This is an introductory course on public international law, which is the body of rules governing relations both between states and, increasingly, between a diverse set of actors, including individuals, civil society, international institutions, NGOs, and corporations. The purpose of this course is to introduce students to the foundational rules of the international legal system, which are vitally important to a wide range of global policy challenges such as waging war, combating terrorism, preventing the proliferation of weapons of mass destruction, protecting human rights, preserving the environment, promoting world trade, and managing the global commons.
This course is divided into two parts, the first of which focuses on the sources and subjects of international law. The sources of international law are treaties, custom, general principles of law, and the opinions of jurists and court decisions. Special attention will be given to the processes of making and interpreting treaties, and to the formation and evolution of custom. Discussion of the subjects of international law, which are the actors governed by international law, will extend to states, including examining the elements of statehood, state recognition, the changing nature of sovereignty, and the relationship between international and domestic law, with a focus on the United States. We will also discuss the status, rights, roles, and obligations of other actors, including individuals, international organizations, and corporations.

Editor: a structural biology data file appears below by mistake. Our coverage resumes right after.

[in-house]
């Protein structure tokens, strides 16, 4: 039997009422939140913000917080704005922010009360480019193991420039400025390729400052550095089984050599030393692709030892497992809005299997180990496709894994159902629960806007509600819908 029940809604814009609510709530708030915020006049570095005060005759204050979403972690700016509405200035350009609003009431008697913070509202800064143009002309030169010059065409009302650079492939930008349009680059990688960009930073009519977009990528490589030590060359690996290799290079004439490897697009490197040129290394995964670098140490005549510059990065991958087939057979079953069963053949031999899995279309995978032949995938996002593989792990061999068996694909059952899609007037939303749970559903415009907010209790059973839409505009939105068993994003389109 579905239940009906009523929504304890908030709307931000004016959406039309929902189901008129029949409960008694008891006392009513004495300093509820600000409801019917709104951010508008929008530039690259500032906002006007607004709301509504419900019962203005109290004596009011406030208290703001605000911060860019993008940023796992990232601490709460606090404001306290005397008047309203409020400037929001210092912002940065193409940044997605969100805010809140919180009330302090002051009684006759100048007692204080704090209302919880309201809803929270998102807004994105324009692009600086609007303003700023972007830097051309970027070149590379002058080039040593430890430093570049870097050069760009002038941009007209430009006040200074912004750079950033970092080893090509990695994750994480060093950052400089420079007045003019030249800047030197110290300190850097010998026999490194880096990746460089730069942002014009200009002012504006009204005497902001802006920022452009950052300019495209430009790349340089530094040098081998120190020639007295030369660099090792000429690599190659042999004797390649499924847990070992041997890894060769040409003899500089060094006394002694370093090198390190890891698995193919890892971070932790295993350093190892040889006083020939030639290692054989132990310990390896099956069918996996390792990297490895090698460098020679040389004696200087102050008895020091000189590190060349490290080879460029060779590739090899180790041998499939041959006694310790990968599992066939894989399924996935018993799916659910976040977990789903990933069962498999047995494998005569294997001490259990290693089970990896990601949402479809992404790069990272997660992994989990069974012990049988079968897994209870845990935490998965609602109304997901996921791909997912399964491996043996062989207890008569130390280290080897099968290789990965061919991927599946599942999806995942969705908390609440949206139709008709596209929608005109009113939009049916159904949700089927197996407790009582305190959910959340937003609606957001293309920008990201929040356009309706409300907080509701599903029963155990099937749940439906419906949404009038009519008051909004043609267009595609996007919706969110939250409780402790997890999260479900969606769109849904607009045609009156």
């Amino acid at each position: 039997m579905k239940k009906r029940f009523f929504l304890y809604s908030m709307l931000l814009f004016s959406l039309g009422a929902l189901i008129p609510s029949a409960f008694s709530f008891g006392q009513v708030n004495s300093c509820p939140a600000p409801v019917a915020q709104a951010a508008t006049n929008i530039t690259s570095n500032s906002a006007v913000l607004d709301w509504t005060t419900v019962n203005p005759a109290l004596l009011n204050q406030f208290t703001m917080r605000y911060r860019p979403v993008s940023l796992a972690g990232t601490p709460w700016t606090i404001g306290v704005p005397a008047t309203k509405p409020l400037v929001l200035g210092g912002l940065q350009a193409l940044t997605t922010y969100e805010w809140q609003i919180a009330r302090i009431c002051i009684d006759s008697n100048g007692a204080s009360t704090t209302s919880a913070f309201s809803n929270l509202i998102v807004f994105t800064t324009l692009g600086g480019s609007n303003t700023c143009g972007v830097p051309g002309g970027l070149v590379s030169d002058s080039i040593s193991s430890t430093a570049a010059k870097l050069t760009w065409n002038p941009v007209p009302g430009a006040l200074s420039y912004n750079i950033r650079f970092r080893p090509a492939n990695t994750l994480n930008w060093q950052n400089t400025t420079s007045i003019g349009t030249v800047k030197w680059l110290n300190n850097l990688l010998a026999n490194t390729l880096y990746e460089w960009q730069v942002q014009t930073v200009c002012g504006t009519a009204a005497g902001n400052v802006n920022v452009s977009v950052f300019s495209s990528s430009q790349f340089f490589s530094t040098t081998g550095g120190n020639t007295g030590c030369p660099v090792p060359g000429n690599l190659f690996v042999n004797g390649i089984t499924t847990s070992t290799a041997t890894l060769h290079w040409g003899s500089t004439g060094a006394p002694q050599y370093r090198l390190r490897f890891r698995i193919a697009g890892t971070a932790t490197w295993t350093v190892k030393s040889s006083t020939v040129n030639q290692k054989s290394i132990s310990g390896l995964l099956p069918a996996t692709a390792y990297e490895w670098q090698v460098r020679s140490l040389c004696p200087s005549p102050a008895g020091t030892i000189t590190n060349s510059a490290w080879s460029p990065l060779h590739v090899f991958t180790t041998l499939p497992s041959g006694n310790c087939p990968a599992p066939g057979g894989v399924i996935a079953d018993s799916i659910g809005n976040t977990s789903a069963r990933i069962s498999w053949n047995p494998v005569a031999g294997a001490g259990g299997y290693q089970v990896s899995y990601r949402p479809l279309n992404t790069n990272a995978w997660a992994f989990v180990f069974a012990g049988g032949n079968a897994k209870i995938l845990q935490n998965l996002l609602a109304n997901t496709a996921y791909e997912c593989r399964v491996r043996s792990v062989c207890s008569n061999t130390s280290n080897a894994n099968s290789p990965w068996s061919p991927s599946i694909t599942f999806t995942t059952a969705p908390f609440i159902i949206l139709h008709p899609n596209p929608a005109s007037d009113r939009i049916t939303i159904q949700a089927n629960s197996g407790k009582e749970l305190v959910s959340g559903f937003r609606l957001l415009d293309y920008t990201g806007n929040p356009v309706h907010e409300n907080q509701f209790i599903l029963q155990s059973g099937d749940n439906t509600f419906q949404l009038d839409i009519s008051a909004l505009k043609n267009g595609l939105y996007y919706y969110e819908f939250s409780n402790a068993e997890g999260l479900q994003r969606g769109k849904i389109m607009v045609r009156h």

The second part of this course introduces students to specific areas of international law, including: the use of armed force, international criminal law, international humanitarian law, human rights law, the law of the sea, state responsibility, and international trade law. These areas may be revised if warranted by current events.
In-class discussions and assigned readings will frequently extend beyond the rules of international law to consider policy aspects of issues examined during the course. No previous courses or practical experience either in international law, international relations, or political science are required for this course. Grading will be based on a final examination, in-class participation, and other assignments due during the course of the semester.
This course is available to students who have not previously taken a course in public international law.